Inorganic polymer bio-composites
About this project
The aim of this project was to develop a generic production methodology with sound underpinning science and technology, leading to pre-commercial prototypes of general purpose boards (herein termed ‘bioboards’) that are wholly derived from sustainable resources and which make maximum use of agricultural lignocellulosic residues. Ideally, all bioboard components: aggregate (straw), binder (biosilicate) and hardener (by-product wastes) were to be derived from agricultural residues. The resultant bioboards were envisaged to have advantages of being inexpensive, environmentally benign, chemically and biologically resistant, and physically and mechanically stable. By employing a variety of agri-derived raw materials, the project aimed to minimise its impact on the environment and biodiversity and maximise socio-economic benefits through optimum resource utilisation and added value to farming communities and the manufacturing and retail industry.
The project led by the University of York brought together a full supply chain consortium, each with given roles and responsibilities: B&Q – furniture manufacturer and DIY retailers; CS Process Engineering – panel production systems (Compak) developer and manufacturer; PQ Corporation - silicate manufacturer; Bioflame waste biomass power plant manufacturer and provider of biomass ash (withdrew in 2011) and Velcourt Farm and Management and Bical – Raw Materials producers (withdrew 2011); EPR Ltd – provider of biomass ash (joined 2011); Eccleshall Biomass Ltd – provider of biomass ash (joined 2011); E4 Structures – composite materials manufacturers (joined 2012); Envirowall Ltd – composite materials manufacturers. University of York, Bangor University and Velcourt R&D provided the R&D support. The programme was sponsored by Defra through the Renewable Materials LINK programme and by research grant from AHDB-HGCA.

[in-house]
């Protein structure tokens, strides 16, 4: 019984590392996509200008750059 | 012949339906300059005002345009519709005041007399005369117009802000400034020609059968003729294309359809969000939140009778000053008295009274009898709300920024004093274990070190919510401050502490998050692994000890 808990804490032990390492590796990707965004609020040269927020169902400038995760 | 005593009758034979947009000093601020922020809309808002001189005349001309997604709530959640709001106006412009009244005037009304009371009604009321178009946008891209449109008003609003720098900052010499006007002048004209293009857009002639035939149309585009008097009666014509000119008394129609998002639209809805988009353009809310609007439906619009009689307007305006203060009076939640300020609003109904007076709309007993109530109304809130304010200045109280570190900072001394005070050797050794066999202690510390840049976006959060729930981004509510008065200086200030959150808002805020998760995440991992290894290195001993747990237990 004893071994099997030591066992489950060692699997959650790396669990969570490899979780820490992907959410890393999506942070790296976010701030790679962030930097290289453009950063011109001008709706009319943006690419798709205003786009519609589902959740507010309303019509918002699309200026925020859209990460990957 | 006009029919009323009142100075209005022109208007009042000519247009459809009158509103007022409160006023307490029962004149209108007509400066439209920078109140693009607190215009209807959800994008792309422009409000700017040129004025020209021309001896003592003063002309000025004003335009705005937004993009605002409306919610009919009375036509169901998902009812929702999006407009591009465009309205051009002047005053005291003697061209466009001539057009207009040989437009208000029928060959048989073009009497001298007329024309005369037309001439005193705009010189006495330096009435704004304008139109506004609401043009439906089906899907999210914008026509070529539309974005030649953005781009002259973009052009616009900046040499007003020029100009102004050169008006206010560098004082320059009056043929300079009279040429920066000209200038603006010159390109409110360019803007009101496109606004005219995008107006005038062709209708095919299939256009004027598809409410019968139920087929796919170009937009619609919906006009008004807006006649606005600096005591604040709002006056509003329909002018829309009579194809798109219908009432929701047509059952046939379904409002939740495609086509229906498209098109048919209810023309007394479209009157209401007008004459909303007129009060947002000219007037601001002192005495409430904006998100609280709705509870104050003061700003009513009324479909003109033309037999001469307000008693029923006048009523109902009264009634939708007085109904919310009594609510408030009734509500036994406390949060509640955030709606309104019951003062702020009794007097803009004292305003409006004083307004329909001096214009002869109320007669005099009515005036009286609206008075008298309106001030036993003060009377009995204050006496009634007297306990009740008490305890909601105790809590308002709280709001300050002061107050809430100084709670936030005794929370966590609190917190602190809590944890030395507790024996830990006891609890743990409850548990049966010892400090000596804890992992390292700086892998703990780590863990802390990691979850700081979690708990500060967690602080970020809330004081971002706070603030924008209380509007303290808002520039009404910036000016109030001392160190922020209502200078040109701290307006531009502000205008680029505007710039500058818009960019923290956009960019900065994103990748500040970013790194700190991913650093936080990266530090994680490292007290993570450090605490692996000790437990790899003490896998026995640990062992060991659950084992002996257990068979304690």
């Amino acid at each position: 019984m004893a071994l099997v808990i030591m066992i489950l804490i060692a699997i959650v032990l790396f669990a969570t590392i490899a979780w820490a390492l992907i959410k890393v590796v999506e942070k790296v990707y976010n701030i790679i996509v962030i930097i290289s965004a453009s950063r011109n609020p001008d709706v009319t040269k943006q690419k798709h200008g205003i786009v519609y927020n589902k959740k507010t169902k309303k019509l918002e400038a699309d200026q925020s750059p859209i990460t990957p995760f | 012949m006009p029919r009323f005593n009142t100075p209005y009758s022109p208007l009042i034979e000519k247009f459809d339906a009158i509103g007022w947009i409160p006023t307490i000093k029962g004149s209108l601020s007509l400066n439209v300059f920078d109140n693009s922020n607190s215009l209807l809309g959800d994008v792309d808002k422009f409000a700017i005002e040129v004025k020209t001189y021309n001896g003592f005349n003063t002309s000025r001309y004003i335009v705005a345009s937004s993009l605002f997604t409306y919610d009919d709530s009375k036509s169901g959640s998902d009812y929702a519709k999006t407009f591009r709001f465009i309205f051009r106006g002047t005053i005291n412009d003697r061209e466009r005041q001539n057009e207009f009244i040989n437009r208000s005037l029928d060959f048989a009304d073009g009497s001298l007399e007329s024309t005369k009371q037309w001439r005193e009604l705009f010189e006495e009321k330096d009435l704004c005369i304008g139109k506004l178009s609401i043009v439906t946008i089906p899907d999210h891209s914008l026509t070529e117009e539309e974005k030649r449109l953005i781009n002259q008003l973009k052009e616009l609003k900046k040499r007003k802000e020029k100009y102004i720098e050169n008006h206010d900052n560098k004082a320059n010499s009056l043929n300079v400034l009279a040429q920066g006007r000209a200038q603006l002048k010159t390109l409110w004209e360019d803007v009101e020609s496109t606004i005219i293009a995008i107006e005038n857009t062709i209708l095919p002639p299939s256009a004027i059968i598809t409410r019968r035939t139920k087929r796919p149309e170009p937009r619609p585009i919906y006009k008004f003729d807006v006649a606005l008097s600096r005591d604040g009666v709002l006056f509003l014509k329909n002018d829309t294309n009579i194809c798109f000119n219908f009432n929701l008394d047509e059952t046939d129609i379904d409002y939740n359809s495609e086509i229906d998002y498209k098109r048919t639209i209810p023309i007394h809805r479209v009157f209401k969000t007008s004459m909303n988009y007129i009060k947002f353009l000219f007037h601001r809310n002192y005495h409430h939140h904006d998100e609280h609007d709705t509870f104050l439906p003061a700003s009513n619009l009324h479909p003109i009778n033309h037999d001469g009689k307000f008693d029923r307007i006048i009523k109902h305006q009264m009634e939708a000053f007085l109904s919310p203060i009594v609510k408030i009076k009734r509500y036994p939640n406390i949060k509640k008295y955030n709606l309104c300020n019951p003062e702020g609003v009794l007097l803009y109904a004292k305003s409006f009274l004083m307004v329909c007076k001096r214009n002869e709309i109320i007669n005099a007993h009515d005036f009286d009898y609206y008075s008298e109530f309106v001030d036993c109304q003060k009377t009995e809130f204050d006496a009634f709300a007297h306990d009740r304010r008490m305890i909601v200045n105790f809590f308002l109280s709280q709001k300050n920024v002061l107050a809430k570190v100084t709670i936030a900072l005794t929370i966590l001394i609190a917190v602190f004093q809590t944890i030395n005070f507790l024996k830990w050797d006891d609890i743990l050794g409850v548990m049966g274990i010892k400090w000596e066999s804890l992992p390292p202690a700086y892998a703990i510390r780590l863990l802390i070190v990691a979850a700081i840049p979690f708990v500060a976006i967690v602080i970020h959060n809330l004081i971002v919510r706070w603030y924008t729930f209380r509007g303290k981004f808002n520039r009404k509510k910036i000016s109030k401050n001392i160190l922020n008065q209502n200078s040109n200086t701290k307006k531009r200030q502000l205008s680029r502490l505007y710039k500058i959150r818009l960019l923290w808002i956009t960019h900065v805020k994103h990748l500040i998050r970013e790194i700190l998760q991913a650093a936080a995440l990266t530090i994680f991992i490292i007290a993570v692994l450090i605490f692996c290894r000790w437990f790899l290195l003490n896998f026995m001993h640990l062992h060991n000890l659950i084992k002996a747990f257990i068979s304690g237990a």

The technical standard and target application for the bioboards were set by B&Q based on their market research in the area of kitchen cabinet doors, carcases and worktops, which were based on chipboard/wood/MDF, i.e. troubled resources based on competition for wood with other markets and health concerns with respect to use of formaldehyde, urea and isocyanate adhesives.
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